“The practice of production forestry through private companies was done by the British. This led to considerable ecological destruction. In fact, in opposition to this kind of exploitative forestry the community forest practices started in Odisha,” says Tushar Dash of CFR-LA.
Moreover, pertinent questions of violation of people’s rights arise where there are production forests. Already in Andhra Pradesh and Telengana, the highest rate of rejection of settlement rights under FRA are in red sanders plantation areas. The forest departments in these two states have rejected people’s claims on the pretext that the tree is of high economic value. Raza Kazmi, a wildlife conservationist based in Jharkhand, however, sees a positive side. He says that bringing production forests under a law will make the category less ambiguous, and therefore, can be challenged.
In the past decade, tribal communities across the country have filed 4.21 million claims to acquire forest land using FRA. However, by delegating quasi-judicial powers to the forest bureaucracy, the proposed amendment is making a mockery of FRA. For instance, the proposed amendment talks about appointing a forest settlement officer to deal with claims of people’s rights on forestlands. Experts say this is a highly regressive move as there is already a democratic authority under FRA to recognise claims, which includes the forest department, the tribal development department as well as members of the Panchayati Raj department.
“Settlement by the forest officer was a colonial process. Now, we have the process under FRA and PESA, which is a decentralised one. In fact, one of the reasons for the demand of FRA was that the settlements done by the forest department were not proper. This proposed amendment gives back the power to the forest bureaucracy,” says Dash.
The proposed amendment comes at a time when forest dwellers’ rights are being threatened even when there is FRA. Till now, only 1.74 million of the total 4.21 million land right claims have been approved, according to the report on the implementation of FRA compiled by MoTA in November 2018. Of this, only around 79,000 claims have been recognised under community forest rights.
What is more worrying is that the amendment is trying to usher in a parallel system of forest governance. Village forests and Joint Forest Management Committees (JFMCs)—which were constituted by the forest department control forest management and which became irrelevant after FRA—will now be resurrected . This will further undermine and diminish the role of gram sabhas (see “Village forests have been pitted against community rights”).
Prakash Kashwan, associate professor, Department of Political Science, University of Connecticut, USA, says, “JFMCs have always been a sham in India. In community-protected forests in Gujarat and Maharashtra, the forest departments have leased land to paper mills without consulting, let alone compensating communities who had invested their labour to protect them,” he adds.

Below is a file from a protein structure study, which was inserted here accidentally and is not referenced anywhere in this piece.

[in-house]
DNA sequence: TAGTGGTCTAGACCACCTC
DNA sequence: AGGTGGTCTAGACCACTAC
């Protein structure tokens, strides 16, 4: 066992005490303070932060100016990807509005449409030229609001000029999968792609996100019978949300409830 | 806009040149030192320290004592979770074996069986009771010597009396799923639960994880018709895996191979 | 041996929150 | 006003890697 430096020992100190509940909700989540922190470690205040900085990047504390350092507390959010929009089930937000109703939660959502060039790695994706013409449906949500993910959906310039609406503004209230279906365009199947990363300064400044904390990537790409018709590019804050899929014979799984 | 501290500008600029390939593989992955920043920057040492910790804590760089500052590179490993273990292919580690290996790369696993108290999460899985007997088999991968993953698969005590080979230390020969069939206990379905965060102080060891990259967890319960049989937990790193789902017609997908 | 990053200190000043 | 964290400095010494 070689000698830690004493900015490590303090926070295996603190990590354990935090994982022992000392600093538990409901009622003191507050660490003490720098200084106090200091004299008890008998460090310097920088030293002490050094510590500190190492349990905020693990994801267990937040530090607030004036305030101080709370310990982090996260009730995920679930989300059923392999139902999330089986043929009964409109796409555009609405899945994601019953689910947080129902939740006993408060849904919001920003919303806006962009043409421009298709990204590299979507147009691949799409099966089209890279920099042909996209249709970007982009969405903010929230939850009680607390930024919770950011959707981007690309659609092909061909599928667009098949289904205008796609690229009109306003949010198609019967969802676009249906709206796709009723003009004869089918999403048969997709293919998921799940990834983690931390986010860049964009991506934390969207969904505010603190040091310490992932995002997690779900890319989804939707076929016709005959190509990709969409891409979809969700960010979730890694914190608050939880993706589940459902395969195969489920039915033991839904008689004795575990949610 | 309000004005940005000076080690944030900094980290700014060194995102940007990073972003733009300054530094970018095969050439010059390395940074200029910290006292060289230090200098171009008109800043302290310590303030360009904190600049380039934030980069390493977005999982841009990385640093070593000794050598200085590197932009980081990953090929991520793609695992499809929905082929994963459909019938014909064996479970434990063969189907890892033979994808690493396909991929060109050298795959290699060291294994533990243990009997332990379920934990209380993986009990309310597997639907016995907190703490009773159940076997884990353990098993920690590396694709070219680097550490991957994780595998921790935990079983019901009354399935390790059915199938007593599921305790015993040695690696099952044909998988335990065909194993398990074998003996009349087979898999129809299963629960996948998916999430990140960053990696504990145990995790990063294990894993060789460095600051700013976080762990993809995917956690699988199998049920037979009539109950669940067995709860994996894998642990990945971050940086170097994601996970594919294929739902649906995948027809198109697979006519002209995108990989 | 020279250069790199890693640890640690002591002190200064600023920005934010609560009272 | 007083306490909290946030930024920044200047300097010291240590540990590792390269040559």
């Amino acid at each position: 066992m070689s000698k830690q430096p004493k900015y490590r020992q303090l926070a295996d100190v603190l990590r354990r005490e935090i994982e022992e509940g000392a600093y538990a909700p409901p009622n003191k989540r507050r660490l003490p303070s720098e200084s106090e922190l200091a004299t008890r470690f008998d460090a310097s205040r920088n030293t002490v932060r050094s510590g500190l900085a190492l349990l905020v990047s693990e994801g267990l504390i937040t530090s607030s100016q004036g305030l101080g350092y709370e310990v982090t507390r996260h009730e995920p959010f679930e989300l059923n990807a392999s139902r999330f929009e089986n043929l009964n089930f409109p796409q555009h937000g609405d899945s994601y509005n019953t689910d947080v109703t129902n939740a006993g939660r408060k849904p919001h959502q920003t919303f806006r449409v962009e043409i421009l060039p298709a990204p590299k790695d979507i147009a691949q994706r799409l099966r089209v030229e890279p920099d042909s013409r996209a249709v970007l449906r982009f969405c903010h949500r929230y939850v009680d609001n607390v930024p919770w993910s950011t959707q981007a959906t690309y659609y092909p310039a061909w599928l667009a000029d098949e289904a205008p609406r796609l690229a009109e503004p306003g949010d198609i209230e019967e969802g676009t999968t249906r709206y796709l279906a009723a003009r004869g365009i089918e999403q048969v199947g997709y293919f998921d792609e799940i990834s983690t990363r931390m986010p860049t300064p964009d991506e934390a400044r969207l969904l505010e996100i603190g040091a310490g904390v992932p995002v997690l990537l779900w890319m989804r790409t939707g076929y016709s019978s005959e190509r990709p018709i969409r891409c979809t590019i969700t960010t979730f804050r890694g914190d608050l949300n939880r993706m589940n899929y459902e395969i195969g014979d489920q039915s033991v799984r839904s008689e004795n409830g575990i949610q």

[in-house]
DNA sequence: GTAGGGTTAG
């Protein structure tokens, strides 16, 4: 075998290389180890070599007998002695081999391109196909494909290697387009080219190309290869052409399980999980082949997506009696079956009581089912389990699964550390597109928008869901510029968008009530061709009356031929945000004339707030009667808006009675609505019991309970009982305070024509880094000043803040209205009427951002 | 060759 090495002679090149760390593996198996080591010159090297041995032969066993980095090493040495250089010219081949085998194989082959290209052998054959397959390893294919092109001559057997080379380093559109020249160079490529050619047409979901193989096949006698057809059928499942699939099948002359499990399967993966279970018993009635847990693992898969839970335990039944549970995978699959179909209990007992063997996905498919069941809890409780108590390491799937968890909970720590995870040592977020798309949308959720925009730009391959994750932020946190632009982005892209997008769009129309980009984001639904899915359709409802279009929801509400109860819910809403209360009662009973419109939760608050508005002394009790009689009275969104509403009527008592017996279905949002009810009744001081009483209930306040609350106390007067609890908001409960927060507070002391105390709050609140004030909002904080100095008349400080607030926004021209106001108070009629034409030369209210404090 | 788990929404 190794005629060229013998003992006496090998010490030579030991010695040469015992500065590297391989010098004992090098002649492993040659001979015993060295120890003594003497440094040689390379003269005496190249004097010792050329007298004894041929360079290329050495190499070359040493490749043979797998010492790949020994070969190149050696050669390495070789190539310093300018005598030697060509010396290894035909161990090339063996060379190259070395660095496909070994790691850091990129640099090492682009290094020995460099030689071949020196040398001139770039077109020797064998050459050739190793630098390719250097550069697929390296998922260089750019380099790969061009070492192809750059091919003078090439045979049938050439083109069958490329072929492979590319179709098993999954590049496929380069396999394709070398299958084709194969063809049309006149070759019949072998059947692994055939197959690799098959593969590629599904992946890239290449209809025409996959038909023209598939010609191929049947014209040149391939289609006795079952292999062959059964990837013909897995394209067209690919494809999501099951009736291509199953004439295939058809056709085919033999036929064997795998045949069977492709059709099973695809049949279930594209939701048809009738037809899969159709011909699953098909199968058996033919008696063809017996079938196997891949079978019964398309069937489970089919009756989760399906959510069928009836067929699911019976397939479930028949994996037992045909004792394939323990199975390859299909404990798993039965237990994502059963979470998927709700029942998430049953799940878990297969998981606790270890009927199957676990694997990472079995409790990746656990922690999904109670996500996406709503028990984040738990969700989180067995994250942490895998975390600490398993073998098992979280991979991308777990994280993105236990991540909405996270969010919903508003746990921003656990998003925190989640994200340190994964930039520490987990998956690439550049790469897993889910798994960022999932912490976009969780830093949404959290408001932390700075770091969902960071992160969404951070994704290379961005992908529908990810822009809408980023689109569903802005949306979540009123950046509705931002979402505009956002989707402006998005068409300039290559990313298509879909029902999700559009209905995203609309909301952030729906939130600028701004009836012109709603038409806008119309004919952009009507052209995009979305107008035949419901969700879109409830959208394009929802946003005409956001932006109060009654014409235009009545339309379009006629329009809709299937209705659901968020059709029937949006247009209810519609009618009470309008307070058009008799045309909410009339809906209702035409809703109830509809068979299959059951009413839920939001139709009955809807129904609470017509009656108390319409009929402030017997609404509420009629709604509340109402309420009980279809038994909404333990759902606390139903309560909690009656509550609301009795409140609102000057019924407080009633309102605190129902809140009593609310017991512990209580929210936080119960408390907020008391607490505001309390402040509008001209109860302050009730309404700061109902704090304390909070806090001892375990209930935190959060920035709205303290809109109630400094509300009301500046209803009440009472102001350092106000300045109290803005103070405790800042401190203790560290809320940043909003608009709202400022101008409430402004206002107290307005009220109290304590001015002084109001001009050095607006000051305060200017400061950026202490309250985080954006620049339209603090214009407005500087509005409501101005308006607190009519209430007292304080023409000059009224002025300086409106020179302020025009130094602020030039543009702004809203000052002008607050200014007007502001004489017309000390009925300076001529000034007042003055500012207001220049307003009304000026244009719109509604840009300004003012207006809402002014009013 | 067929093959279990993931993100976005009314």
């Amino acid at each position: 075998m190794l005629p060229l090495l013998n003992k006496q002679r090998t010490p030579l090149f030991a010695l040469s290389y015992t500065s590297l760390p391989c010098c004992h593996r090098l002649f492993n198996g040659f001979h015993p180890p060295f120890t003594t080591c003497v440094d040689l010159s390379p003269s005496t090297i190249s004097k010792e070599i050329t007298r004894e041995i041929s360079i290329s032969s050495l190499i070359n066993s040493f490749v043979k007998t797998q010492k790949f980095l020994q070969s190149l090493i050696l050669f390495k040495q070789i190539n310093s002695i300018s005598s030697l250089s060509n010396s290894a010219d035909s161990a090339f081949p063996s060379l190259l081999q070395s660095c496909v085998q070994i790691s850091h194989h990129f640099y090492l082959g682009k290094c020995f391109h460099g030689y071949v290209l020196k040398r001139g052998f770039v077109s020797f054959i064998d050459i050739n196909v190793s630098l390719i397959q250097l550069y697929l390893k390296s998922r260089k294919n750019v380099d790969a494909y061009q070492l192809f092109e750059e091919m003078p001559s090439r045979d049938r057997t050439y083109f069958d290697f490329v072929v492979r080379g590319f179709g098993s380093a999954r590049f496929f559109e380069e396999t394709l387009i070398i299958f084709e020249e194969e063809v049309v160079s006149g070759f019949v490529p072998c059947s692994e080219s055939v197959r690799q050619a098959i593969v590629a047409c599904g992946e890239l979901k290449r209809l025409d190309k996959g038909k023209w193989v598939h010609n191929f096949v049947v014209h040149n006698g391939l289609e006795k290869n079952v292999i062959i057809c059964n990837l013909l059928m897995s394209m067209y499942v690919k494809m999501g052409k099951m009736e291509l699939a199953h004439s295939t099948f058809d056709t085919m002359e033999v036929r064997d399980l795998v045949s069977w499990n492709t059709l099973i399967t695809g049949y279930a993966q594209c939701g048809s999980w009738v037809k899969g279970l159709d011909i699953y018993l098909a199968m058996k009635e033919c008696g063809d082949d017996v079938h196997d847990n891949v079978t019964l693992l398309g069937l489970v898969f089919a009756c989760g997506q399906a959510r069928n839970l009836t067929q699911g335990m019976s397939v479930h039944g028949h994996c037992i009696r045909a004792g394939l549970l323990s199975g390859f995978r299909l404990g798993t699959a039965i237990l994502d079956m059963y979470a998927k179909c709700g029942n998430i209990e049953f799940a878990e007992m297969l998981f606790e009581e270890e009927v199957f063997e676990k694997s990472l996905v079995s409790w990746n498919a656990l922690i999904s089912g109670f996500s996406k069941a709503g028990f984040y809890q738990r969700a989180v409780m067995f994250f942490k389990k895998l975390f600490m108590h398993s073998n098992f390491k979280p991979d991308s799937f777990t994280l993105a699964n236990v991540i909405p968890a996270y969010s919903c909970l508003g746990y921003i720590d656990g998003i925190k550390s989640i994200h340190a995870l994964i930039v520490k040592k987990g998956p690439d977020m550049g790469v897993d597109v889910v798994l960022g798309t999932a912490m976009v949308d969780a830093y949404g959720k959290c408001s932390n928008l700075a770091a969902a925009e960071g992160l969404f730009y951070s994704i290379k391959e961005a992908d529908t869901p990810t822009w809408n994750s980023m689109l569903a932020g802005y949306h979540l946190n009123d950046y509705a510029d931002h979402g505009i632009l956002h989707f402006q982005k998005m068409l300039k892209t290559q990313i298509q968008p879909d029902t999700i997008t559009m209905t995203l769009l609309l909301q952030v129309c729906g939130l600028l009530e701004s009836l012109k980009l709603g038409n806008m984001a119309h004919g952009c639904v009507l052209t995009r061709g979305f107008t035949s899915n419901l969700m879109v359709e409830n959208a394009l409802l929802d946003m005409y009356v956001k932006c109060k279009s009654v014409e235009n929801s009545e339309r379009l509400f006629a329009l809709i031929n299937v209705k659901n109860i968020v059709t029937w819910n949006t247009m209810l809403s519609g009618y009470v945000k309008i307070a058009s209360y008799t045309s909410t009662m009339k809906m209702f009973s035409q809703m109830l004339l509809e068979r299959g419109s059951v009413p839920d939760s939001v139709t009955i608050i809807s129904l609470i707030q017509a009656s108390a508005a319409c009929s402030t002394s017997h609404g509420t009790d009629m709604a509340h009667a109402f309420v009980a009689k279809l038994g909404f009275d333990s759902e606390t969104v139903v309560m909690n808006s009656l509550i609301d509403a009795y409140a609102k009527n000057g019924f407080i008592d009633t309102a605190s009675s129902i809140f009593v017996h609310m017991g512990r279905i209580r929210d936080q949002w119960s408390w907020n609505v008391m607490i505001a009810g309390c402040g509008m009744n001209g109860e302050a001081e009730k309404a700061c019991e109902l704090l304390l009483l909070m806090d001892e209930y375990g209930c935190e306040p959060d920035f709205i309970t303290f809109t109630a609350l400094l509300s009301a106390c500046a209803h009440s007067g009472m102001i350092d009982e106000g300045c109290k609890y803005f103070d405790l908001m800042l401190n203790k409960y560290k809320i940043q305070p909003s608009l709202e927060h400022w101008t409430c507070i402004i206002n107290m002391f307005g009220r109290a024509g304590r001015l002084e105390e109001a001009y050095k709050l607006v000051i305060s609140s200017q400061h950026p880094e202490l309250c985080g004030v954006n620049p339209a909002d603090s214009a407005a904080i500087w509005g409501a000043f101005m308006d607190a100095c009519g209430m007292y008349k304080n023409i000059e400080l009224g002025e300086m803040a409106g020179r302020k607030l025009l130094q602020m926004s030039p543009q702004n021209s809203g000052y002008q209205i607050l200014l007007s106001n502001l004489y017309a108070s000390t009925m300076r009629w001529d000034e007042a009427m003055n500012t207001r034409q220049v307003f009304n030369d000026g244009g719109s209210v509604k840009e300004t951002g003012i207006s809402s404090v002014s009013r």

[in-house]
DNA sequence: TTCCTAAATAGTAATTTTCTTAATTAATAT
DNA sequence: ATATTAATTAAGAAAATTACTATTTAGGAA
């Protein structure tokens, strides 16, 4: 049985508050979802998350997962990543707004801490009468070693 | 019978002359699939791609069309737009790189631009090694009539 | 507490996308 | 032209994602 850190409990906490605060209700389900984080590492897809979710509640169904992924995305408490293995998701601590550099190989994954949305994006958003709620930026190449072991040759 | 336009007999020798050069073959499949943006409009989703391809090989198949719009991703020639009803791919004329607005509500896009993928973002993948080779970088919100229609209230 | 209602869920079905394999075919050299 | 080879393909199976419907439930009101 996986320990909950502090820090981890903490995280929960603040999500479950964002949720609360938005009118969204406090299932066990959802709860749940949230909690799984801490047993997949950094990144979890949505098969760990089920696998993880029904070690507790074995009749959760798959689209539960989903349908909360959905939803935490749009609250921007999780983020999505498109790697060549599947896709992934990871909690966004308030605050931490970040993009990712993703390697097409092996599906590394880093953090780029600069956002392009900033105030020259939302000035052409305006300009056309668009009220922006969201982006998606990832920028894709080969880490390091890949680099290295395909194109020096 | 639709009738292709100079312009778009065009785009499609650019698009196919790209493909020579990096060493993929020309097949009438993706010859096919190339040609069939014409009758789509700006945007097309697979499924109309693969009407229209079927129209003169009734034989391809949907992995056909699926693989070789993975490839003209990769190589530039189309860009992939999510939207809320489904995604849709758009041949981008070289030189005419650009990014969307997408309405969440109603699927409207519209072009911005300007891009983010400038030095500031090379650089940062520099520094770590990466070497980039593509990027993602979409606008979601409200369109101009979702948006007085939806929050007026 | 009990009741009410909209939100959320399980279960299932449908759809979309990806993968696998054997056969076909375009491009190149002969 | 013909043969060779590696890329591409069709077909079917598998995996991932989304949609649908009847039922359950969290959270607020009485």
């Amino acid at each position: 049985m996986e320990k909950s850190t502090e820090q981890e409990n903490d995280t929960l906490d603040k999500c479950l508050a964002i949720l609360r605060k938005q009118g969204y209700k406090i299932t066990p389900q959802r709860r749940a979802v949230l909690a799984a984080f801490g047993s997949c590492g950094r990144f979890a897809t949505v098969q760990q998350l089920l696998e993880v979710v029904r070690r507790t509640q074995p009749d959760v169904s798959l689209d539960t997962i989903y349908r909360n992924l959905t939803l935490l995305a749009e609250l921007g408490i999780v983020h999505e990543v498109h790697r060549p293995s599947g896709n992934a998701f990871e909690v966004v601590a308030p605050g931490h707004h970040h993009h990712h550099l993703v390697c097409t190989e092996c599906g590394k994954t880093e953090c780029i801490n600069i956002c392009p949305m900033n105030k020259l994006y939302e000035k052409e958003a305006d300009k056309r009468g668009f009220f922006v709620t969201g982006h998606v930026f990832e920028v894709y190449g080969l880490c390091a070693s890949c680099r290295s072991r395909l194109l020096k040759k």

Despite the preoccupation of political parties with the general elections, the proposed amendment is turning out to be a bitter ground for slugfests. Chhattisgarh, which has 44.21 per cent of its geographical area under forests, has already voiced its disapproval. Chief Minister Bhupesh Baghel has written to environment minister Harsh Vardhan making his displeasure evident over the issue of IFA being applied in Fifth Schedule Areas. According to Baghel, only the governor can decide whether a law will apply in these areas or not.
He has also shown concern over provisions which say people’s rights over forest lands can be snatched, if the government thinks it is harmful to the ecology. In such cases, the right holders would be given either another piece of land or due compensation. In his letter, Bhagel points out that the move is against tribal communities, which collect minor forest produce from forests for livelihood, and hence, cannot be evicted.
As things stand, the amendment will be discussed by state governments, which will send their comments and approval. It will be made public for comments. This may offer a unique opportunity to make real amends and carve out a pathway that will strengthen the roots of community-driven forest management. Otherwise, state governments should enact their own forest law and ignore the Central one, as 14 states are already doing.
(This article was first published in Down To Earth's print edition dated April 16-30, 2019)
We are a voice to you; you have been a support to us. Together we build journalism that is independent, credible and fearless. You can further help us by making a donation. This will mean a lot for our ability to bring you news, perspectives and analysis from the ground so that we can make change together.
India Environment Portal Resources :
Comments are moderated and will be published only after the site moderator’s approval. Please use a genuine email ID and provide your name. Selected comments may also be used in the ‘Letters’ section of the Down To Earth print edition.